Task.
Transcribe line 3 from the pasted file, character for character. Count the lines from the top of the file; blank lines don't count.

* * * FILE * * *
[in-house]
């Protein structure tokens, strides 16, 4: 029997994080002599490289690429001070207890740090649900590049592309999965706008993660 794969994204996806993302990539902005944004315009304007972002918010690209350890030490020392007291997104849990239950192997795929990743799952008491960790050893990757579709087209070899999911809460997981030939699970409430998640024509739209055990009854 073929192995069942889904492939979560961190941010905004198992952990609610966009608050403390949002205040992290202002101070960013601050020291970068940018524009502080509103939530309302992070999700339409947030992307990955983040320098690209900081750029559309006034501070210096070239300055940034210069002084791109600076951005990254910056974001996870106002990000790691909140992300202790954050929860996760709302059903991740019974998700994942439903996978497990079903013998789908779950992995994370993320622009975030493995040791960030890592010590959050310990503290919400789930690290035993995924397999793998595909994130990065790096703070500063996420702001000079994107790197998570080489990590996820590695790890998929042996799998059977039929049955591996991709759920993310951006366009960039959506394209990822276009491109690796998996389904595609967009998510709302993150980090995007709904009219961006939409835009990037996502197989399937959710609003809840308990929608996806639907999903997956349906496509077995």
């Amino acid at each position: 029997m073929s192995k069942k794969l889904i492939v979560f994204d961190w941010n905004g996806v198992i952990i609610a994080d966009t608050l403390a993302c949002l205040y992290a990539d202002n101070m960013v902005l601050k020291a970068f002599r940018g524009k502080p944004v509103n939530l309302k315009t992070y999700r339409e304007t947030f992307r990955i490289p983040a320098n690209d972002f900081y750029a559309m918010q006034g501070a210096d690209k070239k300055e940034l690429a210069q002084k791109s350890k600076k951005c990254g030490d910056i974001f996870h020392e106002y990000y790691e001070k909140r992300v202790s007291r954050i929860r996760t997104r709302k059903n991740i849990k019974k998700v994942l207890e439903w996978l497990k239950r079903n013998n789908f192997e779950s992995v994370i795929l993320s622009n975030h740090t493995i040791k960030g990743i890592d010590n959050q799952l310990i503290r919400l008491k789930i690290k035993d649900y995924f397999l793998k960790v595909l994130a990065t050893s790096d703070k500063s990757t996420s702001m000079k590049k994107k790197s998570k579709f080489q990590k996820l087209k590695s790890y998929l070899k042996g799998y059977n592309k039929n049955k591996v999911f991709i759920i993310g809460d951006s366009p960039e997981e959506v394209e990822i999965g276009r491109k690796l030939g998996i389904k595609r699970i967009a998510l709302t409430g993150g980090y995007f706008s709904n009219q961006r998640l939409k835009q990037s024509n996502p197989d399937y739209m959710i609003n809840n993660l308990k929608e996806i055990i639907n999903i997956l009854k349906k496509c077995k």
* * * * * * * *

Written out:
């Amino acid at each position: 029997m073929s192995k069942k794969l889904i492939v979560f994204d961190w941010n905004g996806v198992i952990i609610a994080d966009t608050l403390a993302c949002l205040y992290a990539d202002n101070m960013v902005l601050k020291a970068f002599r940018g524009k502080p944004v509103n939530l309302k315009t992070y999700r339409e304007t947030f992307r990955i490289p983040a320098n690209d972002f900081y750029a559309m918010q006034g501070a210096d690209k070239k300055e940034l690429a210069q002084k791109s350890k600076k951005c990254g030490d910056i974001f996870h020392e106002y990000y790691e001070k909140r992300v202790s007291r954050i929860r996760t997104r709302k059903n991740i849990k019974k998700v994942l207890e439903w996978l497990k239950r079903n013998n789908f192997e779950s992995v994370i795929l993320s622009n975030h740090t493995i040791k960030g990743i890592d010590n959050q799952l310990i503290r919400l008491k789930i690290k035993d649900y995924f397999l793998k960790v595909l994130a990065t050893s790096d703070k500063s990757t996420s702001m000079k590049k994107k790197s998570k579709f080489q990590k996820l087209k590695s790890y998929l070899k042996g799998y059977n592309k039929n049955k591996v999911f991709i759920i993310g809460d951006s366009p960039e997981e959506v394209e990822i999965g276009r491109k690796l030939g998996i389904k595609r699970i967009a998510l709302t409430g993150g980090y995007f706008s709904n009219q961006r998640l939409k835009q990037s024509n996502p197989d399937y739209m959710i609003n809840n993660l308990k929608e996806i055990i639907n999903i997956l009854k349906k496509c077995k």